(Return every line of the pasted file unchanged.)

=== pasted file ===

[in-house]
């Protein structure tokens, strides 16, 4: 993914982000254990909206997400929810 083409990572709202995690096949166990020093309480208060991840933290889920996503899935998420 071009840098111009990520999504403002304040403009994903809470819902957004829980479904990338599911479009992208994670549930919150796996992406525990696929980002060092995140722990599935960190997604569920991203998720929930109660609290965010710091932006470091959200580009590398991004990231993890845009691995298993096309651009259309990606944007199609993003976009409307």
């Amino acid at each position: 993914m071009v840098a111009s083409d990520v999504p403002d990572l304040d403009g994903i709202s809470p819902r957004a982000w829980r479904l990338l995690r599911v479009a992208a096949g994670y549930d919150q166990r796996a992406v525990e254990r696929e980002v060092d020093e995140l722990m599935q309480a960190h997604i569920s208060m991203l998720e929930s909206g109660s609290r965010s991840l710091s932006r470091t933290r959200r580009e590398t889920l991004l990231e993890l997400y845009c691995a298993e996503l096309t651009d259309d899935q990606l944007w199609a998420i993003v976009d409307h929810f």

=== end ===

[in-house]
């Protein structure tokens, strides 16, 4: 993914982000254990909206997400929810 083409990572709202995690096949166990020093309480208060991840933290889920996503899935998420 071009840098111009990520999504403002304040403009994903809470819902957004829980479904990338599911479009992208994670549930919150796996992406525990696929980002060092995140722990599935960190997604569920991203998720929930109660609290965010710091932006470091959200580009590398991004990231993890845009691995298993096309651009259309990606944007199609993003976009409307």
């Amino acid at each position: 993914m071009v840098a111009s083409d990520v999504p403002d990572l304040d403009g994903i709202s809470p819902r957004a982000w829980r479904l990338l995690r599911v479009a992208a096949g994670y549930d919150q166990r796996a992406v525990e254990r696929e980002v060092d020093e995140l722990m599935q309480a960190h997604i569920s208060m991203l998720e929930s909206g109660s609290r965010s991840l710091s932006r470091t933290r959200r580009e590398t889920l991004l990231e993890l997400y845009c691995a298993e996503l096309t651009d259309d899935q990606l944007w199609a998420i993003v976009d409307h929810f």